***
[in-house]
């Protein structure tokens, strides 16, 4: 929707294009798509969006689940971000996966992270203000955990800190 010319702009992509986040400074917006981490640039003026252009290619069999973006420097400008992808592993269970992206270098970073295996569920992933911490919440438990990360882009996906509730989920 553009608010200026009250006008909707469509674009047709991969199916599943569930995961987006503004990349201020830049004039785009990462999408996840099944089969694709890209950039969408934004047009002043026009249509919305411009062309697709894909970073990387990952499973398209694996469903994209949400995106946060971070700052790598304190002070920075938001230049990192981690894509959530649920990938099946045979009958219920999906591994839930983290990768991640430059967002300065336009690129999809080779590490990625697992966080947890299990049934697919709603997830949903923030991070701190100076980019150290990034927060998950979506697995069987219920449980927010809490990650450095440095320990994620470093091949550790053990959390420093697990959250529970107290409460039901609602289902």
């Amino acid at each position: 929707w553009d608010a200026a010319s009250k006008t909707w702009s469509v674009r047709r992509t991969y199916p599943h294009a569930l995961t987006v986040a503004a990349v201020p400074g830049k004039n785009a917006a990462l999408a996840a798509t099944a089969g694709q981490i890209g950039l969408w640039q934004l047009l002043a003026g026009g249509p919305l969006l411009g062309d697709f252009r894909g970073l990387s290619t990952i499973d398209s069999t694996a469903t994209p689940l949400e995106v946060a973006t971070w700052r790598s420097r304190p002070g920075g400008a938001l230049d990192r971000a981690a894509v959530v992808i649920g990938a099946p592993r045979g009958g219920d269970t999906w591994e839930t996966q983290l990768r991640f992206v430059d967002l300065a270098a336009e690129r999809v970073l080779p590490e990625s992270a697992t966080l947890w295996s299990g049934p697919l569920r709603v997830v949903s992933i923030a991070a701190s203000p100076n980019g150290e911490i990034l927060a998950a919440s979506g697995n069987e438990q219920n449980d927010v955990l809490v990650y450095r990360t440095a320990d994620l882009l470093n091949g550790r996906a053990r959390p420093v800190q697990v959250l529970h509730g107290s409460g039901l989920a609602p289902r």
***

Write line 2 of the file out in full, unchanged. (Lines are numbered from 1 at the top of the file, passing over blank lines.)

């Protein structure tokens, strides 16, 4: 929707294009798509969006689940971000996966992270203000955990800190 010319702009992509986040400074917006981490640039003026252009290619069999973006420097400008992808592993269970992206270098970073295996569920992933911490919440438990990360882009996906509730989920 553009608010200026009250006008909707469509674009047709991969199916599943569930995961987006503004990349201020830049004039785009990462999408996840099944089969694709890209950039969408934004047009002043026009249509919305411009062309697709894909970073990387990952499973398209694996469903994209949400995106946060971070700052790598304190002070920075938001230049990192981690894509959530649920990938099946045979009958219920999906591994839930983290990768991640430059967002300065336009690129999809080779590490990625697992966080947890299990049934697919709603997830949903923030991070701190100076980019150290990034927060998950979506697995069987219920449980927010809490990650450095440095320990994620470093091949550790053990959390420093697990959250529970107290409460039901609602289902």